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How to get out of your overdraft

Arranged overdrafts can help cover unexpected expenses, but using one for your day-to-day costs can create problems.

If you’re regularly using your overdraft and don’t have any savings available, here are some actions you may want to consider.

1. Reduce your expenses

Planning a budget lets you see where you’re spending money and if there’s anywhere you could cut back. 

Split your budget into ‘needs’ and ‘wants’. Needs are essentials, like rent and groceries. Wants might include eating out and holidays. If possible, start by reducing your wants wherever you can. 

Look at your regular payments, such as your Direct Debits, to check they’re correct. There may be services or subscriptions you’re paying for that you no longer use or could pay less for.

Use our budget planner to help.

2. Set yourself a repayment plan

Any money you can free up can help reduce how much you rely on your overdraft.

Unlike personal loans and credit cards, overdrafts don't have a set repayment date. This can make it tricky to prioritise paying it off. But it’s important to get into the habit of chipping away at the amount you owe.

Try setting yourself a target of how much you'd like to pay off each month and then treat it like any other bill. Factor it into your budget so the money is accounted for, and you’re not tempted to spend it on other things.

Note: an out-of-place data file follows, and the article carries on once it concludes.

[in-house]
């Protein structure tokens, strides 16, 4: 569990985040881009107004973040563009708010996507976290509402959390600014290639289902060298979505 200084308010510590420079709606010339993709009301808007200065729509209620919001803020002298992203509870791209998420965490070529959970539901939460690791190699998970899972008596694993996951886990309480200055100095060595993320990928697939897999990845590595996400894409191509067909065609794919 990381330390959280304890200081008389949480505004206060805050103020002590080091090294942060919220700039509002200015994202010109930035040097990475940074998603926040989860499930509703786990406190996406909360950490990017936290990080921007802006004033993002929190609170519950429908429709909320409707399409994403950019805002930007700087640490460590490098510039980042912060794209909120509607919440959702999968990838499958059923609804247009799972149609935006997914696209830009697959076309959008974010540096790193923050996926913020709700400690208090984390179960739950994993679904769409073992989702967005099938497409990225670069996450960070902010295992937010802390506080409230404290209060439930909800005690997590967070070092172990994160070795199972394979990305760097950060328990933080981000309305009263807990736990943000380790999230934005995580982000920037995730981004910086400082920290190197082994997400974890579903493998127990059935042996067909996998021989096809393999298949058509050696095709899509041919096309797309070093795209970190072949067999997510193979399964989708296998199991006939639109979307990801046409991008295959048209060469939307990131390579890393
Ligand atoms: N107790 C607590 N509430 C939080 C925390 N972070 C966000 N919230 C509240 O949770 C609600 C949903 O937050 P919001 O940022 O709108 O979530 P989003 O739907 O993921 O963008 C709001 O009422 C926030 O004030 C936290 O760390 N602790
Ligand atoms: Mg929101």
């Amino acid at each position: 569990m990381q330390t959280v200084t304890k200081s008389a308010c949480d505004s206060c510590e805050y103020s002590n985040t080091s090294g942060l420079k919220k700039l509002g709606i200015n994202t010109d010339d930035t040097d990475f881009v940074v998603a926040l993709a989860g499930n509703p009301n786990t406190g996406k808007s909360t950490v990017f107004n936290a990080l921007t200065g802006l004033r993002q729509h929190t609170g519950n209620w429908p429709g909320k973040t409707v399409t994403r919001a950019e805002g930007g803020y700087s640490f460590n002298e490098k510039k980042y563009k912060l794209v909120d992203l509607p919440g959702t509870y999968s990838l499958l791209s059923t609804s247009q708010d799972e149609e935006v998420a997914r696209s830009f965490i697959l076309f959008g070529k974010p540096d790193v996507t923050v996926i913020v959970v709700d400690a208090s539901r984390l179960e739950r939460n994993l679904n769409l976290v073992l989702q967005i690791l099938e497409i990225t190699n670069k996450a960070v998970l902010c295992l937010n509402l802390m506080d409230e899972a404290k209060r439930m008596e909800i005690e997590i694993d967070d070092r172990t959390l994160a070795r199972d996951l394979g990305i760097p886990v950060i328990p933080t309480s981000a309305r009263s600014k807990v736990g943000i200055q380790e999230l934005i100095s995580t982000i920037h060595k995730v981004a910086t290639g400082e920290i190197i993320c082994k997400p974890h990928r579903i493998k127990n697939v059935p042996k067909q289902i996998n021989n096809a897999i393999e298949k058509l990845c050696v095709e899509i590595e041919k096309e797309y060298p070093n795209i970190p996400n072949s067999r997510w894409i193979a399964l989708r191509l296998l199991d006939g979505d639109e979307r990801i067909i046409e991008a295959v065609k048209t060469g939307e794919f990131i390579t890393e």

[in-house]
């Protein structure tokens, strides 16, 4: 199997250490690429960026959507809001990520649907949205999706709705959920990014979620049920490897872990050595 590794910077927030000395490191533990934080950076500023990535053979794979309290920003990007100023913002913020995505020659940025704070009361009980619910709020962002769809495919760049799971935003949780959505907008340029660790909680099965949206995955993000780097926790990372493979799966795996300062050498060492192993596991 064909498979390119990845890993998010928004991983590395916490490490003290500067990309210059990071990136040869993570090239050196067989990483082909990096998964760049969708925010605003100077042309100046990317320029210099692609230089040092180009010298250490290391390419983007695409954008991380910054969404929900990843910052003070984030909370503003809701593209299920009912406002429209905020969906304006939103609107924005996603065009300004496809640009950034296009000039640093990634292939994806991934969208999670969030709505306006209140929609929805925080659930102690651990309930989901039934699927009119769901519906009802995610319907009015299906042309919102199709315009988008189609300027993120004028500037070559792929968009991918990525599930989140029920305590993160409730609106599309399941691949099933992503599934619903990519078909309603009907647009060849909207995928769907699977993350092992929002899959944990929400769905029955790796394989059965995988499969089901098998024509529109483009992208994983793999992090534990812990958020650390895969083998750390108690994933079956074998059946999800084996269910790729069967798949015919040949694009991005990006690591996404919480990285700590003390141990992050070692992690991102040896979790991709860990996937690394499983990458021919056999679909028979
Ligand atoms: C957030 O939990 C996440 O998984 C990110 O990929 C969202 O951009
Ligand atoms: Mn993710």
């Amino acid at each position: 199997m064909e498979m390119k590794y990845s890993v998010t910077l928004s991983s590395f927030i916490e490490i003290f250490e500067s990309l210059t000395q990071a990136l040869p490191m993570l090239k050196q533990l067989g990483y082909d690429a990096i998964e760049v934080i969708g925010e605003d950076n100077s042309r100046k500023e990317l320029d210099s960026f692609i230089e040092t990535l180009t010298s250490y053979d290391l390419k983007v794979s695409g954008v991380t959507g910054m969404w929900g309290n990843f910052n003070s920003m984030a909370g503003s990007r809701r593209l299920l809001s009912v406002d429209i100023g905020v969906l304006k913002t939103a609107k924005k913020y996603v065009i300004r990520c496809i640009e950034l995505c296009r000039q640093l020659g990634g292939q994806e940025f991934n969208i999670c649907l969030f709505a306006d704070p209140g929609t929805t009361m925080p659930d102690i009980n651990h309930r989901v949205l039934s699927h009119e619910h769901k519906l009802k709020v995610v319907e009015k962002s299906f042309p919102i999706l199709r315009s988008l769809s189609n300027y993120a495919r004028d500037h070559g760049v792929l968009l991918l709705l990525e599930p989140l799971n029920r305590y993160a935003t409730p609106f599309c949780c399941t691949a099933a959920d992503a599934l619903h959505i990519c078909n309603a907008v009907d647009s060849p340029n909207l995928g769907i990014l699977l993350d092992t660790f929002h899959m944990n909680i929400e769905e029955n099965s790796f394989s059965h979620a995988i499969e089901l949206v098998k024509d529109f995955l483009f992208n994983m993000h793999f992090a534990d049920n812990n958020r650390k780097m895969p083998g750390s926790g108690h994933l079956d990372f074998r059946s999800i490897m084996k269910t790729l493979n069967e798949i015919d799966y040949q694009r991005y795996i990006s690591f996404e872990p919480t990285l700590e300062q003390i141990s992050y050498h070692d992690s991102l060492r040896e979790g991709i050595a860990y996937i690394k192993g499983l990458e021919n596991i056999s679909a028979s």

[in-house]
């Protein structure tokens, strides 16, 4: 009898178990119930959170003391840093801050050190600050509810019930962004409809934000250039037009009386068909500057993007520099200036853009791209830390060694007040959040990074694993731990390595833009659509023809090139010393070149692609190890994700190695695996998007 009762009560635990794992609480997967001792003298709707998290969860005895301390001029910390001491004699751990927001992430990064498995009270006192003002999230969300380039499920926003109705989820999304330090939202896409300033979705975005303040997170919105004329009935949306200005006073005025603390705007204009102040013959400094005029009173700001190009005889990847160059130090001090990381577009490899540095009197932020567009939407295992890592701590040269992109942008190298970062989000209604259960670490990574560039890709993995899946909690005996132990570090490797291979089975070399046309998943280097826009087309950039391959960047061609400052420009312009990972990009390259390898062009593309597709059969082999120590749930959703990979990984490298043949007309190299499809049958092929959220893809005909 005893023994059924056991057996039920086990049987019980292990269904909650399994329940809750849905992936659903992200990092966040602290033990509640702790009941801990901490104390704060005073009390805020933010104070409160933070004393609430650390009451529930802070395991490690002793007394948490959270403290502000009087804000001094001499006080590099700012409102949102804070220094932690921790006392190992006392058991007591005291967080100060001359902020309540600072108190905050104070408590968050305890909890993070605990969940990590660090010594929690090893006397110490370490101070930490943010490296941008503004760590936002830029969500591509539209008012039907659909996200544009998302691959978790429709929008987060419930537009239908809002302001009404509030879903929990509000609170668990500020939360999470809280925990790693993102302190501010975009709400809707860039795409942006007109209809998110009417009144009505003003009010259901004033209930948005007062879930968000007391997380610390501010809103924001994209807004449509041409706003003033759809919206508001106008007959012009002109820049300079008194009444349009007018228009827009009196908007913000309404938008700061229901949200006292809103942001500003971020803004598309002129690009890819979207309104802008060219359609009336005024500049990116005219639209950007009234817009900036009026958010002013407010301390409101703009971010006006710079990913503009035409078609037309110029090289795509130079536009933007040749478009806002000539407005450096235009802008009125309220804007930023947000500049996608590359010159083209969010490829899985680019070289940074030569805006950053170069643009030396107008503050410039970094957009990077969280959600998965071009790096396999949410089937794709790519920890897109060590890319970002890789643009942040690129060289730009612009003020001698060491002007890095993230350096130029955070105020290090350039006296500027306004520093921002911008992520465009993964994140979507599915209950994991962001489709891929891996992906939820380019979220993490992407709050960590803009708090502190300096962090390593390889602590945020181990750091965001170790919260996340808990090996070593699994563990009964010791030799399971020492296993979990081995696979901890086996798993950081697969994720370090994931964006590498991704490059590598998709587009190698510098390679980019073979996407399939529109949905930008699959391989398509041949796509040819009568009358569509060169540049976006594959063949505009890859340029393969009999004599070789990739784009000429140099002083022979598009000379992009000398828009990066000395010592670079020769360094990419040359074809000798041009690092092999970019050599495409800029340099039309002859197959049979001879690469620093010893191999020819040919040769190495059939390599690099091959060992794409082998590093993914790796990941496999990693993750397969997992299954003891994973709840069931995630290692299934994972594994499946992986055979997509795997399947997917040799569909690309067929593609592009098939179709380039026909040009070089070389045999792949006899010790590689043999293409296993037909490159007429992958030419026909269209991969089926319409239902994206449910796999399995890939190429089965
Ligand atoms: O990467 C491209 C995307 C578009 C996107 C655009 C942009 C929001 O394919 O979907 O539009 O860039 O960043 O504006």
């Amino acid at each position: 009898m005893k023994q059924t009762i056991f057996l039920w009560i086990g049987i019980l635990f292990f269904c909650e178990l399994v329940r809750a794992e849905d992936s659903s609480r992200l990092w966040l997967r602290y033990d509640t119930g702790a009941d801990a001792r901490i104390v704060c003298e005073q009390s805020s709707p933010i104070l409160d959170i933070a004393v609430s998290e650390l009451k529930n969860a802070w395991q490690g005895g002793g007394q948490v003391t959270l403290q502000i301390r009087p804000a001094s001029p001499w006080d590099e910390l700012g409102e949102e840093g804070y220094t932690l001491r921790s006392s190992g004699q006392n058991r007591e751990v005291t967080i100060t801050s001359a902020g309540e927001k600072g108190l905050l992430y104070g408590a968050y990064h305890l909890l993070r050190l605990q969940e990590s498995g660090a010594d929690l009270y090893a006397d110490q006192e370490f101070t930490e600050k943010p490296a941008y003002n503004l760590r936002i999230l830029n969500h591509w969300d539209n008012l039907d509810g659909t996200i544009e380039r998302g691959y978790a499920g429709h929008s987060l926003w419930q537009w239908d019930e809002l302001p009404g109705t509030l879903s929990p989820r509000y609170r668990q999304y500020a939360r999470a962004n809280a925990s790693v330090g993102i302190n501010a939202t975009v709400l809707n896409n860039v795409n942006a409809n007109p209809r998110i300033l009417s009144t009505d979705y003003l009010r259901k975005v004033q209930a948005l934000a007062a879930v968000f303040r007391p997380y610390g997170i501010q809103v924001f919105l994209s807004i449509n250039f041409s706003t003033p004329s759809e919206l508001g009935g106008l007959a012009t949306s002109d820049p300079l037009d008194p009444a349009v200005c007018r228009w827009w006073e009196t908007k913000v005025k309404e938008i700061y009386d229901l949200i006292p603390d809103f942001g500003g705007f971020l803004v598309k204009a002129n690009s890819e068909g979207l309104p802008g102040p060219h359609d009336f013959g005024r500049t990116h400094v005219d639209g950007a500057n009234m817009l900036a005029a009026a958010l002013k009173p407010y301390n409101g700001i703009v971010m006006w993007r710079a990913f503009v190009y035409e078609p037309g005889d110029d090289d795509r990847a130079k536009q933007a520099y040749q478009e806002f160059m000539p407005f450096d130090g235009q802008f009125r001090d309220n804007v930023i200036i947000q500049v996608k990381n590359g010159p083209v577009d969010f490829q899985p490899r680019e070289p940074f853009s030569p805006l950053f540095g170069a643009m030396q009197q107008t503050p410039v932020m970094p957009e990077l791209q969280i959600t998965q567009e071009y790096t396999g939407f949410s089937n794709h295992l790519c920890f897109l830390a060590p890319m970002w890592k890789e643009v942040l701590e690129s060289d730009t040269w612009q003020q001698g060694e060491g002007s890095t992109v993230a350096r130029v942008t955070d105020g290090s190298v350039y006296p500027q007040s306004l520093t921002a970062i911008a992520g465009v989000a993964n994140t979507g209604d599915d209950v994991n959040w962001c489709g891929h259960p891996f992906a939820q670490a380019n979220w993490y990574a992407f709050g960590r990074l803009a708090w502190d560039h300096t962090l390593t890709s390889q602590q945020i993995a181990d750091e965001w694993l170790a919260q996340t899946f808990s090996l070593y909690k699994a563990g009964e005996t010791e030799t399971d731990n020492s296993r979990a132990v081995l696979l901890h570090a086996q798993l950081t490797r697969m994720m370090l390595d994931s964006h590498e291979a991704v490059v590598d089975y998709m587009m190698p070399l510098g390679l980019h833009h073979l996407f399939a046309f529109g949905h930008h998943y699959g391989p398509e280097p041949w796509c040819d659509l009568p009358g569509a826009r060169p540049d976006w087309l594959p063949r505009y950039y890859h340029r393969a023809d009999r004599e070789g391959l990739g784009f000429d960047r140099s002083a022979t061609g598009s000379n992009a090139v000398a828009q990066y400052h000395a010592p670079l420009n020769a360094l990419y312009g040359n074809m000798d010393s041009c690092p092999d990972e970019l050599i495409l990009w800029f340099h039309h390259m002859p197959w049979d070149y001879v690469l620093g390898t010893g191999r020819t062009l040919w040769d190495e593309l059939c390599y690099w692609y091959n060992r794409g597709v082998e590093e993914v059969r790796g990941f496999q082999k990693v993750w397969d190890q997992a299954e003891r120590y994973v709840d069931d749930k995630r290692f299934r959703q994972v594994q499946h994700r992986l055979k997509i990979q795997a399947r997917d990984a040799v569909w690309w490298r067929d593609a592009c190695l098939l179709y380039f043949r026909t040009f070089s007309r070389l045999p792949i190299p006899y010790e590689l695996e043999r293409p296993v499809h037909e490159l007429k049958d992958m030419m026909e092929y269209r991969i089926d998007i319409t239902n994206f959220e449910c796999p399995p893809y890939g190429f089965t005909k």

3. Review your existing borrowing

If you have other debts you’re repaying alongside your overdraft, it’s important to look at how much interest you’re paying. 

As most overdrafts have a higher interest rate than other borrowing options, it can be more expensive to have an overdrawn balance than other lending options for a long period of time.

4. Look at other borrowing options

A personal loan may give you a lower rate of interest than an overdraft. If you don’t think you’ll be able to repay your overdraft in the short term, you may want to consider taking out a personal loan to repay it. You’ll then be able to pay the loan off in a more structured way – with set repayment amounts and dates. 

If you’re considering a personal loan, check the APR to help you understand how much interest you'll have to pay. You can then compare it with how much you’re being charged on your overdraft. It's important to remember loans are subject to status.

Explore: Loans explained: everything you need to know

Another option is a money transfer credit card with a 0% interest period. This type of credit card lets you transfer money into your bank account (typically for a fee), which you could use to cover your overdraft.

You’ll then be able to repay the money you owe without incurring overdraft interest.

Make sure you can afford at least the minimum repayments before applying for a credit card. It’s also essential to check the APR, as you’ll be charged interest if you still owe money once the 0% interest period ends. It's important to remember credit cards are subject to status.

5. Reduce your overdraft limit

To help resist temptation, you may want to reduce your overdraft limit as you clear it to avoid going back into debt. 

You can reduce your overdraft via online and mobile banking.

6. Speak to someone

If you feel like your overdraft is unmanageable, you may want to speak to a trusted family member or friend. They may be able to help reduce any stress you have and help you find the support you need.

Professional advice is also available.

If you’re an HSBC customer, visit our money worries page to see how we can help.

Citizens Advice, National Debtline or StepChange Debt Charity can also provide professional assistance.